This section is from the book "The Gardener V1", by William Thomson. Also available from Amazon: The New Organic Grower: A Master's Manual of Tools and Techniques for the Home and Market Gardener.
It has often appeared to me that the common mode of training fruit-trees against walls might well be modified with great and beneficial advantages. In advancing such a statement, many will be ready to ask upon what grounds I put forward such an opinion, and what fault there is to be found with the common mode of training fruit-trees. The two most common ways of training fruit-trees are the fan - which many think is the most natural, and the best way to properly develop the capabilities and bring into full play all the different parts and resources of the tree.
The other is the upright central stem from the root, and having horizontal branches leading off at right angles from the upright stem, and as far as possible leading off at regular distances apart from the bottom to the top of the wall. I am well aware that there are many excellent examples of both these modes of training to be seen where gardening is carried on with skill and spirit in different parts of the country, and many of them look well when the trees have furnished the wall; but what a long time many of them take before they do so. I know some gardens where the wall-trees are planted from 10 to 15 yards apart (and some at greater distances), and the wall fairly furnished. Well, but what a length of time it took to grow pear-trees to such an extent, and what an amount of care had to be bestowed upon them, even before they could attain to such dimensions; and when anything injurious to either the main stem or roots of the tree attacks one such large tree so as to cause its death, what a blank is caused.
What I am about to state is not with any view to supersede the above modes of training entirely, but more with a desire to remind the readers of the 'Gardener ' that there is often a great waste of time as well as of fruit while waiting the growing of trees trained in either of the above modes. Most people after planting choice fruit-trees become anxious to taste fruit from them, as soon as such can be had, having due regard to health and the growing condition of the trees, rather than keep on growing and training them for the next generation. What I would suggest for consideration to those who may have an opportunity to put such into practice, is this - where any new gardens are in contemplation, let the garden-walls be built to a good height, as no good, but positive injury, results from walls being low, for other reasons as well as a means to allow the trees planted against them to more fully develop themselves to near their natural extent. It certainly is a very great mistake wherever this is not kept in mind.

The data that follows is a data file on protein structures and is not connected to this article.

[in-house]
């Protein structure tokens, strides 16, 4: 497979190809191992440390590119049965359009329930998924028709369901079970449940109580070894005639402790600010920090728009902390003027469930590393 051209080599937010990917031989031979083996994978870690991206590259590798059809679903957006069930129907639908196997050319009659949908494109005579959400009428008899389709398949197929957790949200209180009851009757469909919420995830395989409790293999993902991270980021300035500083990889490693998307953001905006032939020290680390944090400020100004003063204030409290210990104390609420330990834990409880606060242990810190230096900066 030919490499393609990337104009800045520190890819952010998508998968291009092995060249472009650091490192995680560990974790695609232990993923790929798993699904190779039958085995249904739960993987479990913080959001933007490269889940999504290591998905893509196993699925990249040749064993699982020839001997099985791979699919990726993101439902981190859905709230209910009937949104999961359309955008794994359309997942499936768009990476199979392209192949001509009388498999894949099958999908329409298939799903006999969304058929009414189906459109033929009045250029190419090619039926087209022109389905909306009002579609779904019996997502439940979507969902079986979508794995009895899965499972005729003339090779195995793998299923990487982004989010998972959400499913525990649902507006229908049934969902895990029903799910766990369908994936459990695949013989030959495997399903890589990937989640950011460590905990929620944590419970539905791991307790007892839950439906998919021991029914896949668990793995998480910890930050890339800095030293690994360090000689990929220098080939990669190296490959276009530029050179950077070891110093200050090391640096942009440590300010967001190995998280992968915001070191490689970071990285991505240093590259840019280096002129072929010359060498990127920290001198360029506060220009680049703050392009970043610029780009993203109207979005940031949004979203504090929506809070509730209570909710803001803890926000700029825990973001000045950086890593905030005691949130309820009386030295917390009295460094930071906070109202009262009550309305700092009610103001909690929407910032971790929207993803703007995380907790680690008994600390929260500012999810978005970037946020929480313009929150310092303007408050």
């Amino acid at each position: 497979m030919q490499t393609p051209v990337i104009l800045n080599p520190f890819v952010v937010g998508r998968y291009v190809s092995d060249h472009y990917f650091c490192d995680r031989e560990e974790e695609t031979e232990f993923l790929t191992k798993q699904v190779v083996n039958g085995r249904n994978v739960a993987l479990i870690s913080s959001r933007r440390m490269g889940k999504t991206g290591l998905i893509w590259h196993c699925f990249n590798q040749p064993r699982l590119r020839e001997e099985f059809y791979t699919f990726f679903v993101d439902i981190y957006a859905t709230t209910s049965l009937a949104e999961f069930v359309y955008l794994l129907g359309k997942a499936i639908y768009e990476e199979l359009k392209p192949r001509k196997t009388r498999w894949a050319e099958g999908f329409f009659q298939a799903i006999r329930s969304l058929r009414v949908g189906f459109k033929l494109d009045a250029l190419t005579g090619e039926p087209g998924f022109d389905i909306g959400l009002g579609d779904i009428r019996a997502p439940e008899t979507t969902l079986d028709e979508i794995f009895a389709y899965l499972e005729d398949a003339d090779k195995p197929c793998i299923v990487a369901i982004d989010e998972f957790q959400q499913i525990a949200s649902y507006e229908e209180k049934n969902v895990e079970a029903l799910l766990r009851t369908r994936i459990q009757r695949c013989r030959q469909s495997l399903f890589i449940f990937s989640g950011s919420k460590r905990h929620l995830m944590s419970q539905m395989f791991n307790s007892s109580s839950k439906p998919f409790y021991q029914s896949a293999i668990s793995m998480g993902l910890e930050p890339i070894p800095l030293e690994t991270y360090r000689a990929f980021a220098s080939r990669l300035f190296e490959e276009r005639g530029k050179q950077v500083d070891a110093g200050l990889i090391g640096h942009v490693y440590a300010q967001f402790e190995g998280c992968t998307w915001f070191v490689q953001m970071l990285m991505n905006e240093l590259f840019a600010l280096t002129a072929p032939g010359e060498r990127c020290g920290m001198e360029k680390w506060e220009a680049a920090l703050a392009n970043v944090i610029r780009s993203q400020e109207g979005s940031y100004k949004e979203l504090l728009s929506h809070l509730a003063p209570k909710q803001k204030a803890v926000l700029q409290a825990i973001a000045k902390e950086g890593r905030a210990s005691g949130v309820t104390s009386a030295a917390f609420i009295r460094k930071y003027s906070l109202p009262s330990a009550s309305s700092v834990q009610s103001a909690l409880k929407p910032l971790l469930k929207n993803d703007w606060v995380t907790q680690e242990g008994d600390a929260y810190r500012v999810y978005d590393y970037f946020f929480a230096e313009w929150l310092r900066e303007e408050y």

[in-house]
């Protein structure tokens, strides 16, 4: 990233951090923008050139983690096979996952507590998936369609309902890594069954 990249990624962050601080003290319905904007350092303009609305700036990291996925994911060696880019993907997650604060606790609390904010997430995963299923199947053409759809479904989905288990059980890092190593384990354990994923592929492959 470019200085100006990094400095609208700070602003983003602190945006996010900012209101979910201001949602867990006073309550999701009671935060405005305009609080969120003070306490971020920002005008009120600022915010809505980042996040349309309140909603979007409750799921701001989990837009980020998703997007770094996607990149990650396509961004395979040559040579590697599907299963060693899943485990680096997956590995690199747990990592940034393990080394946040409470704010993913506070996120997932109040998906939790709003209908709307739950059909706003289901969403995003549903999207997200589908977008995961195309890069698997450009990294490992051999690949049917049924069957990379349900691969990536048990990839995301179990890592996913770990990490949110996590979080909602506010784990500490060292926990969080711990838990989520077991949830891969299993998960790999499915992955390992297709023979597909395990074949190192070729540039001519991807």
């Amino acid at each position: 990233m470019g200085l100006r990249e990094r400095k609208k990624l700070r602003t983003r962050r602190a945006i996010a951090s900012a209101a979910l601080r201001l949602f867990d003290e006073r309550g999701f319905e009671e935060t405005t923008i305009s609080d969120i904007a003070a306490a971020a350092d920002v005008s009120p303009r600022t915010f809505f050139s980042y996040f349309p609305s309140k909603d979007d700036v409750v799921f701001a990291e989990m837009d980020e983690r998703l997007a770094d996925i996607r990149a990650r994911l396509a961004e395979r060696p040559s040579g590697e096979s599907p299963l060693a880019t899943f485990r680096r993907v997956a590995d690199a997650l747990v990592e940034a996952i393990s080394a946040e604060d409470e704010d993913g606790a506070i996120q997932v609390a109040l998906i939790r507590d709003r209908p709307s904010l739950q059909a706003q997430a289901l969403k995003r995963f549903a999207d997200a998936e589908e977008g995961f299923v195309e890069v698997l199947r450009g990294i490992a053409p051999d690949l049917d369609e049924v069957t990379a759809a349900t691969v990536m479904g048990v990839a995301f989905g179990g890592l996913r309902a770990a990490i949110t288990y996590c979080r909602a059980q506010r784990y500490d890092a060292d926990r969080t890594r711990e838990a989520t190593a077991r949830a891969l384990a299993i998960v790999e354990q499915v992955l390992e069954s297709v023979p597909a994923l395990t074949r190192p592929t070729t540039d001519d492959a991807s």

Supposing a good Pear-tree, when growing upon a good sound and healthy stock, would grow when planted as a standard to 24 feet high and some 10 to 18 feet diameter; but supposing the position in which it is planted will not allow of the tree growing to half these dimensions, and then whenever this is the case, unless those who may have the care and management of the trees well understand what they recpiire, so that the roots and top management are made to work, as it were, hand in hand, the results are rarely satisfactory. What we mean by root and top action often not working well together, may be seen where the walls are low, and the soil of a good healthy and productive nature; in all such cases, unless the manager is well versed in root management, there will in all probability be a great inclination in the trees to produce breast wood all over, and cutting in with the knife (if this is all that is done) seldom brings the desired result; less breast wood and more fruit-buds is what is desired, but with low walls and a strong soil, how is this desired end to be obtained? Not so much by continually using the knife, as by attending to the condition of the roots, either by lifting the tree entirely and cutting away all strong bare roots, or, as we have sometimes done, lift only one half of the roots and replant them into some fresh and healthy loamy soil, and if possible let it be from pasture land, where it has been many years under grass; this may be the safest course to adopt with large trees that may never have had any root-pruning; but when this is done to young trees and before they have attained to much size, and their roots have not wandered far, the whole of the roots can be lifted with perfect safety.
I have seen a lot of pyramidal Pear-trees that had been subjected to a regular lifting every second year, for a number of years; under such treatment they required scarcely any pruning, and their roots became quite a picture of small and healthy feeders. Of course those that did not incline to grow useless wood were not lifted so frequently as those which continued to do so. When all the ground is well loosened and not a mere hole like a flower-pot, they do not suffer to any great degree from lifting, especially if any short half-rotten straw or long dung is put over their roots in hot weather, thus keeping the soil more uniformly moist, and encouraging the roots to keep near the surface, and of course to derive more benefit from the action of the air than when they are allowed to descend deep into the soil. This should be avoided as far as possible.